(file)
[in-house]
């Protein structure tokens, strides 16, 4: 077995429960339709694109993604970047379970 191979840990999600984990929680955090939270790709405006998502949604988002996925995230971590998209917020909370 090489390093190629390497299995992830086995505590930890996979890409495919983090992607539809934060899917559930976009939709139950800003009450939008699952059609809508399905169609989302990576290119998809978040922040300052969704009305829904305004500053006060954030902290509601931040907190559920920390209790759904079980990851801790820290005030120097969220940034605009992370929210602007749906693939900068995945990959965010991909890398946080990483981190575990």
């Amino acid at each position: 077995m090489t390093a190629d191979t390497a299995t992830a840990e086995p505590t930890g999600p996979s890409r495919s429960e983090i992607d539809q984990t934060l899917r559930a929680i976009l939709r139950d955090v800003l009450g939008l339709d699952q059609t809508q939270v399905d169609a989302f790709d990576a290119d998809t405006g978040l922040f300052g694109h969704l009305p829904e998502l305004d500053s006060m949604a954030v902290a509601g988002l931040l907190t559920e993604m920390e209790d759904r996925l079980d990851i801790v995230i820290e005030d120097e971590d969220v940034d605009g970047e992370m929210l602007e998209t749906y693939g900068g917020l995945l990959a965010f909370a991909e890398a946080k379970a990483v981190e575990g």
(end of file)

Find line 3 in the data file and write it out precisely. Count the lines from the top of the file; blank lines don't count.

């Amino acid at each position: 077995m090489t390093a190629d191979t390497a299995t992830a840990e086995p505590t930890g999600p996979s890409r495919s429960e983090i992607d539809q984990t934060l899917r559930a929680i976009l939709r139950d955090v800003l009450g939008l339709d699952q059609t809508q939270v399905d169609a989302f790709d990576a290119d998809t405006g978040l922040f300052g694109h969704l009305p829904e998502l305004d500053s006060m949604a954030v902290a509601g988002l931040l907190t559920e993604m920390e209790d759904r996925l079980d990851i801790v995230i820290e005030d120097e971590d969220v940034d605009g970047e992370m929210l602007e998209t749906y693939g900068g917020l995945l990959a965010f909370a991909e890398a946080k379970a990483v981190e575990g």